Rat brain atlas provides MR images for stereotaxic surgery
Boris Odintsov, senior research scientist at the Biomedical Imaging Center at the Beckman Institute for Advanced Science and Technology at the University of Illinois in Urbana-Champaign, and Thomas Brozoski, research professor at the Southern Illinois University School of Medicine in Springfield, have created a comprehensive, interactive rat brain atlas.
Brain atlases can be used to compare magnetic resonance images (MRI) between subjects and research specimens.
"Most brain atlases, not surprisingly, are produced by neuroanatomists, histologists, and imaging experts," Brozoski said.
"We approached the project from the point of view of neuroscientists who use brain atlases to guide procedures."
The objective of this project was to derive a high-resolution digital brain atlas of in situ MR images from adult Long Evans rats suitable for use in stereotaxic surgery applications. Using an ultra-high resolution 14.1 Tesla MRI scanner at the Beckman Institute, brain images were acquired ex vivo in a near natural state. Those images, particularly when combined with images derived from conventional histological sections, can be used to determine the coordinates of stereotaxic surgical targets with improved accuracy.
The atlas depicts brain images in three viewing planes indexed to the skull surface as well as to two skull landmarks. The atlas is presented in a .pdf file format that does not require specialized software for viewing, copying, or unpacking. A standardized reference grid provides high functionality for users.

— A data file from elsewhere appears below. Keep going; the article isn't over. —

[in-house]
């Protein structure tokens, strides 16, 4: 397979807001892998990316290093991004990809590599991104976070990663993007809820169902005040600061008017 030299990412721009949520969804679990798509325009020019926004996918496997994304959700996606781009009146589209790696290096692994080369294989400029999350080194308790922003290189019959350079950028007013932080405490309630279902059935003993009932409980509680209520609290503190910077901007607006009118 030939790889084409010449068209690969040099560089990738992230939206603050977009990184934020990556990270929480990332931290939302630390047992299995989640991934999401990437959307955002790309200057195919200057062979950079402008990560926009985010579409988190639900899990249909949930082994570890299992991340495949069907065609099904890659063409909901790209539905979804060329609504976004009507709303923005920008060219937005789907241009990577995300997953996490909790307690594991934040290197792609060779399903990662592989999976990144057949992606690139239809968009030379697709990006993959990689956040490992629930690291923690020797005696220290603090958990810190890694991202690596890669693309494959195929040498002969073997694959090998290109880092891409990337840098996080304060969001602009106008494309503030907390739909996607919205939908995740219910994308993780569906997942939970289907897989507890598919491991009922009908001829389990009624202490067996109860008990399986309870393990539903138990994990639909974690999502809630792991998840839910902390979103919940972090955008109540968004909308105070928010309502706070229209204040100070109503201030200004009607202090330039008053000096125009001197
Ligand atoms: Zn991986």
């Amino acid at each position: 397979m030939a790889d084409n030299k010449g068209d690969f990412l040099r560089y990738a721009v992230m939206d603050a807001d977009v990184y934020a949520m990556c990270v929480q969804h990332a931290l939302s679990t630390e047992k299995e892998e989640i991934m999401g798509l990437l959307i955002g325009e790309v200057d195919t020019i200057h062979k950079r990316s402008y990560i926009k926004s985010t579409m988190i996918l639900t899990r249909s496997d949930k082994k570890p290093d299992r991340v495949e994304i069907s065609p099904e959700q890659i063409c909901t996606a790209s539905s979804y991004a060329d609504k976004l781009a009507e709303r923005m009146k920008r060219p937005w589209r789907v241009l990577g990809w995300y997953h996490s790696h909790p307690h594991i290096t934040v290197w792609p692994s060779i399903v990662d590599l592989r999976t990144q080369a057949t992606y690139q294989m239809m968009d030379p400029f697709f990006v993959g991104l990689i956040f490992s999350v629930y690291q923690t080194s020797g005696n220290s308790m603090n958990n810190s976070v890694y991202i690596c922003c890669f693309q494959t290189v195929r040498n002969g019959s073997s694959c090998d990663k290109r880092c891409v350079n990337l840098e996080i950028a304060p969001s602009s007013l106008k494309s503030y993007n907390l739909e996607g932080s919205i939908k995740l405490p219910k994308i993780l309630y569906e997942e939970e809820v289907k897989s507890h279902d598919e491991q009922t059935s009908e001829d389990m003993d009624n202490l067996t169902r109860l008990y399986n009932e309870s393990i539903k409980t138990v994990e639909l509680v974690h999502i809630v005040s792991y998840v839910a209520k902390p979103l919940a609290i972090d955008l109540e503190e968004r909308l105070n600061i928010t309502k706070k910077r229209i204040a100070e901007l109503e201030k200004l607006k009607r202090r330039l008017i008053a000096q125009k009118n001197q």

"We empirically marked two skull landmarks, Bregma and Lambda. Each is shown as a bright dot on the images, allowing us to anchor our reference grid. You could think of them as longitude and latitude zero on a conventional geographic map," Brozoski said.
The reference grid and function-based approach resulted in a robust, highly applicable rat brain atlas.
"This atlas can be universal," said Odintsov. "The present MRI atlas, to our knowledge, is the first available for adult Long-Evans rats, a pigmented strain widely used in behavioral and perceptual research. In our work, we try to find correlations between animals, in particular the rat brain structure, and make conclusions that can be applicable to humans.
"Other researches can take images from their studies, overlap them with ours, and make conclusions about particular areas. Our slices are 0.2 millimeters with a planar resolution of 50 micrometers, which is very precise—almost like histology."
The researchers have been interested in examining the connection between chemical processes in the brain and disorders such as tinnitus.
The atlas has received nearly 500 views over the first week of its publication. By making this comprehensive, highly detailed atlas widely available, Odintsov and Brozoski are providing researchers around the world with a powerful tool for comparing specimens and data.
The atlas is a product of many collaborative efforts between Odintsov and Brozoski. This past February, the two were invited to speak at the 9th annual midwinter meeting of the Association for Research in Otolyrgnology.
The researchers hope to construct a comprehensive atlas of the human brain which will aid in research and medical diagnoses.